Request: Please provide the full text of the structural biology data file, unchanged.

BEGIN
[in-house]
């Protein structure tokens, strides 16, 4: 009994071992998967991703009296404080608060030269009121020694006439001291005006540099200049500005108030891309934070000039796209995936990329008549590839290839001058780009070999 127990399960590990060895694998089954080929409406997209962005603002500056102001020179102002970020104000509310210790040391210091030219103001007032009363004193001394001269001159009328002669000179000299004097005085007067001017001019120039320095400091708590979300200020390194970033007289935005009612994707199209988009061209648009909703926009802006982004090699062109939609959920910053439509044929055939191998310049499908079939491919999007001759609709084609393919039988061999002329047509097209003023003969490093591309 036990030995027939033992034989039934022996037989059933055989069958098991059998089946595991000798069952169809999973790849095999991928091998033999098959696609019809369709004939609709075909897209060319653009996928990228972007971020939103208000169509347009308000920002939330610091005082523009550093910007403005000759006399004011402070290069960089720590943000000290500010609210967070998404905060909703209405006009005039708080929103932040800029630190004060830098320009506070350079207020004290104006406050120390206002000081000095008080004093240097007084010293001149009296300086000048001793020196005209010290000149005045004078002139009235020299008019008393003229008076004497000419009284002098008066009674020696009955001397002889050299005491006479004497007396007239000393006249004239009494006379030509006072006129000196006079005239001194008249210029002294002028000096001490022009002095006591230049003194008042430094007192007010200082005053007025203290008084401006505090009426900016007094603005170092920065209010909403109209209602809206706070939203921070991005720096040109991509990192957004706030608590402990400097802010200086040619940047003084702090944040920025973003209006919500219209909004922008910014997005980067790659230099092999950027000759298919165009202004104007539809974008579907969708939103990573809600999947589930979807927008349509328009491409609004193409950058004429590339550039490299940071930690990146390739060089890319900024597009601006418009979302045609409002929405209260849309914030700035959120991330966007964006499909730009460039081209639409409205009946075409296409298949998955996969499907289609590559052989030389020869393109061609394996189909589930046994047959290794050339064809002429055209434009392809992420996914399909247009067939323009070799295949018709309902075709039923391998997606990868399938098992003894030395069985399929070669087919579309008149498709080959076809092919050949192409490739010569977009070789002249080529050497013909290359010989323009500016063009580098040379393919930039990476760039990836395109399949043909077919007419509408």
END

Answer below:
[in-house]
């Protein structure tokens, strides 16, 4: 009994071992998967991703009296404080608060030269009121020694006439001291005006540099200049500005108030891309934070000039796209995936990329008549590839290839001058780009070999 127990399960590990060895694998089954080929409406997209962005603002500056102001020179102002970020104000509310210790040391210091030219103001007032009363004193001394001269001159009328002669000179000299004097005085007067001017001019120039320095400091708590979300200020390194970033007289935005009612994707199209988009061209648009909703926009802006982004090699062109939609959920910053439509044929055939191998310049499908079939491919999007001759609709084609393919039988061999002329047509097209003023003969490093591309 036990030995027939033992034989039934022996037989059933055989069958098991059998089946595991000798069952169809999973790849095999991928091998033999098959696609019809369709004939609709075909897209060319653009996928990228972007971020939103208000169509347009308000920002939330610091005082523009550093910007403005000759006399004011402070290069960089720590943000000290500010609210967070998404905060909703209405006009005039708080929103932040800029630190004060830098320009506070350079207020004290104006406050120390206002000081000095008080004093240097007084010293001149009296300086000048001793020196005209010290000149005045004078002139009235020299008019008393003229008076004497000419009284002098008066009674020696009955001397002889050299005491006479004497007396007239000393006249004239009494006379030509006072006129000196006079005239001194008249210029002294002028000096001490022009002095006591230049003194008042430094007192007010200082005053007025203290008084401006505090009426900016007094603005170092920065209010909403109209209602809206706070939203921070991005720096040109991509990192957004706030608590402990400097802010200086040619940047003084702090944040920025973003209006919500219209909004922008910014997005980067790659230099092999950027000759298919165009202004104007539809974008579907969708939103990573809600999947589930979807927008349509328009491409609004193409950058004429590339550039490299940071930690990146390739060089890319900024597009601006418009979302045609409002929405209260849309914030700035959120991330966007964006499909730009460039081209639409409205009946075409296409298949998955996969499907289609590559052989030389020869393109061609394996189909589930046994047959290794050339064809002429055209434009392809992420996914399909247009067939323009070799295949018709309902075709039923391998997606990868399938098992003894030395069985399929070669087919579309008149498709080959076809092919050949192409490739010569977009070789002249080529050497013909290359010989323009500016063009580098040379393919930039990476760039990836395109399949043909077919007419509408």